Poetry has been a part of my life most of the way. While working on Subterranean Mixtape, I exhumed some of my earliest poems, and it has been a trip looking back at them. Here is one poem that I wrote in seventh grade:
See Me As I Am
Paint me red,
Paint me blue,
Paint me yellow,
Yet, you shall not change me.
Looking back on it, just writing this poem took a little courage because I still remember, in fifth grade, reading a poem about my passion for poetry that drew so much contemptuous laughter from my peers that some of them had to be excused from the room. I recall being bewildered and hurt to the point that I didn’t attempt another for a long spell (perhaps a couple of years until I wrote the one above), but I still thirsted for poetry, so I read classics, mostly Poe and Dickinson.
As I got older, I started listening to hip-hop which I considered at its best to be poetry set to music. The violence and angst expressed in many of the songs allowed me to give myself permission to enjoy it, as I worried that indulging my other poetic inclinations in public would only make me look soft. I was trying to avoid being the target of more ridicule as I strove to be accepted in spite of what I came to consider my strange poetic and generally intellectual inclinations.
Poetry to the Rescue
As the years passed, I wrote poetry sparingly in spurts, but found occasion to get lost in special moments in the poetry of others. While in grad school where I was bludgeoned by fact and hierarchy to the point of wilting, I once again sought refuge in poetry. I remember the feeling of picking up 180 More: Extraordinary Poems for Every Day edited by Billy Collins the day after a semester ended and reading it in the sun on the balcony of my old apartment in Queens with a rapturous delight on a level that the written word has rarely given me in my life.
My liberation through poetry was perhaps at its strongest when I enrolled in my first ever poetry class while living in New York at the Gotham Writers workshop in midtown Manhattan. I sat among strangers reading Rilke, Rimbaud, Keats, and other greats, alternately trying my hand at writing my own. We attempted many different forms from iambic pentameter to haikus. Reading the poems of my classmates was an experience that became quite personal and the connections forged were deep, though fleeting. It gave me great insight into the subjectivity of our experience and how art allows us to share and explore that subjectivity. I would come home each night after class elated. In hindsight I see clearly that it was one of the most liberating experiences of my life. Not only did I find encouragement, but I found my way back to an almost childlike state of wonderment.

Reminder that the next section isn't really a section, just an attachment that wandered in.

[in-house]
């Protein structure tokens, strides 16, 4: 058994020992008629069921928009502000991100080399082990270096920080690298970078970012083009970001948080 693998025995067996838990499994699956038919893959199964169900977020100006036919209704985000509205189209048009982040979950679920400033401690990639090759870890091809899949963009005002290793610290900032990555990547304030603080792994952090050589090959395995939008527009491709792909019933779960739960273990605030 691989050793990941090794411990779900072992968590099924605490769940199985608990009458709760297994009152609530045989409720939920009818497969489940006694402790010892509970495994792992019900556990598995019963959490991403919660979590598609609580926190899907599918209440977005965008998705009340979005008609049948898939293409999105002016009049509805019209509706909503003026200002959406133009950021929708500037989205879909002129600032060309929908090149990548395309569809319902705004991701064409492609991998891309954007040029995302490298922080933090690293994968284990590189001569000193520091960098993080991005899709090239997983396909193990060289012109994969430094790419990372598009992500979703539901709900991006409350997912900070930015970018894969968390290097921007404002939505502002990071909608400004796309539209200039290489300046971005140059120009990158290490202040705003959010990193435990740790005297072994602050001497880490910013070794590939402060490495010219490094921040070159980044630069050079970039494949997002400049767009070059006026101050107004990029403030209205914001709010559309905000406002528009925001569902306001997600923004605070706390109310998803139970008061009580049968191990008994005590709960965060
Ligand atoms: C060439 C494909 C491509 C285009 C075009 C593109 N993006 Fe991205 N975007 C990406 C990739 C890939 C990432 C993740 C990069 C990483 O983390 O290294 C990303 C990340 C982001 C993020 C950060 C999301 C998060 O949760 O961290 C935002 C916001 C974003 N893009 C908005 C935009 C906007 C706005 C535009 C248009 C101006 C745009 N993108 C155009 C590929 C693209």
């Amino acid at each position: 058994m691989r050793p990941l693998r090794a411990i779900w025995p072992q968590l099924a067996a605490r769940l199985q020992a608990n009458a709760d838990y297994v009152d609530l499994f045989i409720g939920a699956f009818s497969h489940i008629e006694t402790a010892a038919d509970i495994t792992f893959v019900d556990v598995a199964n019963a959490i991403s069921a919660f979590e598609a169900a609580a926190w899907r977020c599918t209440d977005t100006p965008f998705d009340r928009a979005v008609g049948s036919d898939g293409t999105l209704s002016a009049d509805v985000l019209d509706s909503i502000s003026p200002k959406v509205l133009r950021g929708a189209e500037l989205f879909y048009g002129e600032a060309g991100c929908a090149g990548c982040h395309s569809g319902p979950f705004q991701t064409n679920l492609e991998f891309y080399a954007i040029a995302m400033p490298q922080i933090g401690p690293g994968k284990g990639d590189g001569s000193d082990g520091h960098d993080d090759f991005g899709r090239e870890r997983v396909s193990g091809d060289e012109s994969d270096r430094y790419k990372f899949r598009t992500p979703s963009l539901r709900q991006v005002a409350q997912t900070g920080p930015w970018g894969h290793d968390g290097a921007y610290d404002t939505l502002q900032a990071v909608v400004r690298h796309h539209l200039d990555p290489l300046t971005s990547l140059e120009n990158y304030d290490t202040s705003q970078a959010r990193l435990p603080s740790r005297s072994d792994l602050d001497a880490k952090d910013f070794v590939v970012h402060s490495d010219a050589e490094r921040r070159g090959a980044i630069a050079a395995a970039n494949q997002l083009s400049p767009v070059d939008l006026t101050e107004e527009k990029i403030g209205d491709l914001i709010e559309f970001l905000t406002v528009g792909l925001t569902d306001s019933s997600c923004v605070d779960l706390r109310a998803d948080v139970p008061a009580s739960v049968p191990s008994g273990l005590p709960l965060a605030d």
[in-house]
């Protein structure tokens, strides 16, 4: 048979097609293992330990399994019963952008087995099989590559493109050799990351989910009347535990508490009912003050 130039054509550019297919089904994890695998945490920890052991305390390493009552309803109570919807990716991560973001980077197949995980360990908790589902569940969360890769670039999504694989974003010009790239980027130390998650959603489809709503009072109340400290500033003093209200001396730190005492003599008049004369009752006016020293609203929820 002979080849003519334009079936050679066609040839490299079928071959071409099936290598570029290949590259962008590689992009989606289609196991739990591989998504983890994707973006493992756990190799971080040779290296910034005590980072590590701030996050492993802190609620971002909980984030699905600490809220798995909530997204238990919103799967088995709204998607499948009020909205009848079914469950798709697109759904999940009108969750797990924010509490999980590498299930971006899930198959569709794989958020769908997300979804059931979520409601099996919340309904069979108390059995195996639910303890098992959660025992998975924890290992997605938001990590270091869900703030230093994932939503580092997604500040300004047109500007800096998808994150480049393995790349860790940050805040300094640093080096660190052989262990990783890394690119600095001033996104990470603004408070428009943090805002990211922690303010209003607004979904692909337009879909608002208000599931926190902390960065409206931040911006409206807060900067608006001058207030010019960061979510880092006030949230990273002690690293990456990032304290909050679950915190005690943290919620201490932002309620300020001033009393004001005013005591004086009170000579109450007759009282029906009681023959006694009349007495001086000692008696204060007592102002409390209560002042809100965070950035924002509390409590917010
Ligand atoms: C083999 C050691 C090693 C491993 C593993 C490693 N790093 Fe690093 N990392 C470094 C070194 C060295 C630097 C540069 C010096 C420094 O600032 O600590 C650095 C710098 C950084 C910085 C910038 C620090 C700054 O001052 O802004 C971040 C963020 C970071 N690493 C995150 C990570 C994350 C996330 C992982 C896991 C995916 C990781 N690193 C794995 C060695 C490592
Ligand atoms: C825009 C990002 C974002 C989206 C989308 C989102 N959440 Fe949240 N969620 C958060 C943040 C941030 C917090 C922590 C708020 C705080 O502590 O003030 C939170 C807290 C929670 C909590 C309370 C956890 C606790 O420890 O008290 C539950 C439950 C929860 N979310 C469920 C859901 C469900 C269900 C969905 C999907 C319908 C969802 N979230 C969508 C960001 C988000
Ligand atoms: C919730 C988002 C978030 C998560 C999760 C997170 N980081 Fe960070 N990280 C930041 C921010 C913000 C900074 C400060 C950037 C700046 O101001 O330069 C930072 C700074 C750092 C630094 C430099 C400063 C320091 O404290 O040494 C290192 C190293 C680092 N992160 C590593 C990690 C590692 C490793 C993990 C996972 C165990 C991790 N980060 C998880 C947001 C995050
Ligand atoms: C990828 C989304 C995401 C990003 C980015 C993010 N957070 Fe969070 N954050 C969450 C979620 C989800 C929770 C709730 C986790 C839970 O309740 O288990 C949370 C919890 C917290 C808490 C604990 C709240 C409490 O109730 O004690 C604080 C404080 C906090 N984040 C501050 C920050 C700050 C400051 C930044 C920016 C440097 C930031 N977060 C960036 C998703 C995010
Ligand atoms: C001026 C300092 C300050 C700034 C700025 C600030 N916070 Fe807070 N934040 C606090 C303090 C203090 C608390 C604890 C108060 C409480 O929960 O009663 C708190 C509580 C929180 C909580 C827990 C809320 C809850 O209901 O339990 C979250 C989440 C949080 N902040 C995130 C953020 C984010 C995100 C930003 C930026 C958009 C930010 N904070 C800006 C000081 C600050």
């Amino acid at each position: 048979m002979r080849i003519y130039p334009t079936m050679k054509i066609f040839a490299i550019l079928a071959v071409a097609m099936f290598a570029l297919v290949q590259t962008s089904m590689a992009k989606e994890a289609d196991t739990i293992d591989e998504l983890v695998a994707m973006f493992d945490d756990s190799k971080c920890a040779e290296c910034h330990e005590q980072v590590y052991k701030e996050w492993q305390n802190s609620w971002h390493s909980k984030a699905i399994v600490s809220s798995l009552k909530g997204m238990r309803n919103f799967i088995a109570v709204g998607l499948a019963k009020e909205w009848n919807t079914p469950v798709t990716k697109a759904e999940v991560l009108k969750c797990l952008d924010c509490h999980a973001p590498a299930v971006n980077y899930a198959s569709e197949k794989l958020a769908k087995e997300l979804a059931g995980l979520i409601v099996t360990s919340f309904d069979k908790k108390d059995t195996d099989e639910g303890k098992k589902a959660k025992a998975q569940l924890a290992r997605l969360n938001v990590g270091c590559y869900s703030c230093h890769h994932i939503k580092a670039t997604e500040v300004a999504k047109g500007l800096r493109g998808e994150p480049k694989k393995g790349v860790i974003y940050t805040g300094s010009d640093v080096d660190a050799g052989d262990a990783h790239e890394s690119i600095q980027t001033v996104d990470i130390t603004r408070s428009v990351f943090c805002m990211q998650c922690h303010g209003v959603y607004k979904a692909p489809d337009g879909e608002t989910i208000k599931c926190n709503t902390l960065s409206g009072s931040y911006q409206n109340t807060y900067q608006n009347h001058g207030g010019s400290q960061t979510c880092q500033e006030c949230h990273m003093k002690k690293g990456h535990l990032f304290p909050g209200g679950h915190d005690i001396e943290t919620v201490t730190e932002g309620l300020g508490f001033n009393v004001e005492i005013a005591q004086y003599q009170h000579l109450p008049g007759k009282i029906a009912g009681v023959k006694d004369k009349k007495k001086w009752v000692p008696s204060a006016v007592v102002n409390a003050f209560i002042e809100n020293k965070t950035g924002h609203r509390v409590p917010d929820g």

Poetry, Another Way to Think and Share
As I sit now, I realize that some of the jewels excavated during this poetic renaissance never left me. Poetry has been an inexorable part of my life ever since. The past year or so of reworking Subterranean Mixtape has brought me back into contact with some of the poems from my past and served as a spark to create more.
Upon completion of the manuscript, I picked up the copy of Susan Goldsmith’s Poem Crazy which had been waiting, untouched, for years, for the right moment to beckon me back. The book has stoked a fire that now crackles with new poems.
Poetry has returned to the fore, enriching my life, hinting at greater possibilities, heightening my sense of liberation. Here I will leave you with a poem that I wrote during that poetry class in New York which I excavated while working on Subterranean Mixtape:
World waits for the flight of the Dove, only emptiness
rain hammers my window, the horror slowly dies
the height of vanity is to ask not why.
Children gather- what to make of the wounds?
Men in tailored suits run strangled by ties.
Oh, my love, I look for you beneath the dunes,
my heart beats as I wobble to stand up,
menacing angels take hold of my reigns,
the crimes of yesterday lay buried in the sand.
Why waste days concerned with lesions in our brains,
growing, your song is mine forever,
we’ll watch this land of giants in a home called dwarf.